|Processor used:||Siemens SDA30C163 (8051 derivative)|
|Year of development:||1996|
|Supported meter models:||Philips PM-6667 and PM-6668.|
Same excellent accuracy as the original software|
Collect readings on the computer
Stand alone Scaling and Offset calculations
Tape speed and deviation measurements
Manual operation through one-key menu
I got lucky and was able to buy myself a nice little second hand frequency counter from an old colleague, a Philips model PM-6668.
There was only one little problem though: the display had become completely black, something that I had witnessed with a similar counter before.
Fortunately I was able to obtain a new display so I could restore the counter to its original glory.
However that was quite a while ago. I've got some questions about the availability of this display in the past. The best I can do is give you the original Philips part number though, which is 5322 130 94021. I can't help you any further in obtaining a new display for this marvelous counter, sorry about that.
What is so special about this little counter then?
The answer is simple: its resolution is independent of the measured frequency.
This means that frequencies down to 10Hz are still measured with a 7 digit resolution, just like frequencies of 1GHz!
How is this possible without increasing the gate time to an unacceptable duration? Well by using a revolutionary new way of counting called reciprocal frequency counting. Remember that the counter was designed in the late seventies, when microprocessors were still rare and expensive.
Traditional counters used a fixed and accurately timed gate time of let's say 1 second. All incoming pulses are counted during this gate time and the result is automatically the measured frequency given in Hz. Obviously this causes a few problems mainly affecting low frequency accuracy. A 10 Hz signal will generate from 9 to 11 counts if observed unsynchronized during such an inflexible gate time. Not only has the counter a very low resolution of only 2 digits, there is also an error of ± one digit. This uncertainty is 10% of the displayed frequency! Thus you can hardly call this a measurement, it's more like an indication.
Reciprocal frequency counting is done completely different. The gate time is no longer fixed or accurately timed. The gate is now opened by the leading edge of the incoming frequency and is closed approximately 1 second later, again at leading edge of last pulse to be counted from the incoming frequency. This way we eliminate the traditional ±1 count error. During the 1 second gate time we count the number of incoming pulses and the number of pulses originating from an accurate reference oscillator. After some calculation this will result in the applied frequency with a resolution that is only influenced by the resolution of the reference oscillator and the duration of the gate time.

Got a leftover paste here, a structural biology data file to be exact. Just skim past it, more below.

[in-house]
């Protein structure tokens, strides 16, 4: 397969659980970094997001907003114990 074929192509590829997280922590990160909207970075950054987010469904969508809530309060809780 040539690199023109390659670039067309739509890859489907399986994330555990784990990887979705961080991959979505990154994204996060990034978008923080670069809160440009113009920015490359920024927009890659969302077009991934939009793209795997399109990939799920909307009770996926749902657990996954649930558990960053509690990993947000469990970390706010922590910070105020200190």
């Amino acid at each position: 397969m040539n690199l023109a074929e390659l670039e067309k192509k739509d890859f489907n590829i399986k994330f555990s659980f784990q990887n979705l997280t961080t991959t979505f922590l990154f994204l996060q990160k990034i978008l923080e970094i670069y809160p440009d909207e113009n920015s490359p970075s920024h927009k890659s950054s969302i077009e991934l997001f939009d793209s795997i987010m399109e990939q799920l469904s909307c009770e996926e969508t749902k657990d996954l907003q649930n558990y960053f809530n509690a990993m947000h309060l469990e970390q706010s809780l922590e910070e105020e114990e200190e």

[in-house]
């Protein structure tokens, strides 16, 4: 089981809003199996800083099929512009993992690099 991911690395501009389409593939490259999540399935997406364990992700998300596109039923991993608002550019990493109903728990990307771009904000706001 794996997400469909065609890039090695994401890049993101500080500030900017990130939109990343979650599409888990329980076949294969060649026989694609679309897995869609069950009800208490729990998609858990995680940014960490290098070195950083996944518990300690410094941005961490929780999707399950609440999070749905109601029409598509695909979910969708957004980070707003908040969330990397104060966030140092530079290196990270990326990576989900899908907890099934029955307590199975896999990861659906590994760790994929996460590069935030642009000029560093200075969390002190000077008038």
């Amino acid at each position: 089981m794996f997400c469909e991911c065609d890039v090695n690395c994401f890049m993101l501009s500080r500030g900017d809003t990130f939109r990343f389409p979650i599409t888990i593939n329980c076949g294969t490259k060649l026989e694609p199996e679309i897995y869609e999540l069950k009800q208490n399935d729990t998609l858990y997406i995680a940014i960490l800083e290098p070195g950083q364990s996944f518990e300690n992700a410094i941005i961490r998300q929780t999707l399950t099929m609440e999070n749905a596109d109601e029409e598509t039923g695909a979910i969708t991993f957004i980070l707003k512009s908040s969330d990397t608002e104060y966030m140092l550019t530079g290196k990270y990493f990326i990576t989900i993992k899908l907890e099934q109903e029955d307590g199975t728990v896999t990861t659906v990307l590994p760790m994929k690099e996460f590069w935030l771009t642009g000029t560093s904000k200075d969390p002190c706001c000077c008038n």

A more detailed description of the reciprocal frequency counting method can be found in the description of the original PM-6668 software.
Although I keep talking about the PM-6668, this description also applies to its little brother the PM-6667. The only difference between the two models is that the PM-6668 has an extra HF input, allowing it to extend its maximum frequency up to 1GHz.
So far I have been talking about the standard features of the PM-6668. We have to add some new features to the counter to justify the complete project description that I'm writing here. Here is a list of all the new features that were added to the standard PM-6667 / PM-6668 models by this project:
In order to add these extra features we have to take out the original processor and replace it with our own.
I've used the Siemens SDA30C163 as main processor here, just because it was available to me for free.
This processor is originally intended to be used in European TV sets, I'm not sure if you can find the processor elsewhere in the world.
You might try Ebay to find a surplus source if you're interested in building this project.
The processor contains the ever so popular 8051 core, expanded with some extra's like 1kb of internal RAM, PWM, and some analog inputs. Apart from the extra RAM no other extra features of the processor are being used by this project.
Before I could build this project I had to know how reciprocal frequency counting actually works.
What better teacher is there than the original software?
I read the ROM contents of the counter using the 8049 Spy, and disassembled it completely until every program byte was understood.
That was easy enough for it was just 1kB in size.
Equipped with this knowledge I was able to translate the original functionality of the counter to the new processor core.
And after that it was only a matter of adding the new features.
It took me about 72 hours to complete the project, not counting the time to disassemble the original software and describing the project on this site. During these 72 hours I had to start the assembler 734 times to complete the 9.5kB long program.
Interested? Use the the navigation keys in the top right hand corner of the page to read more.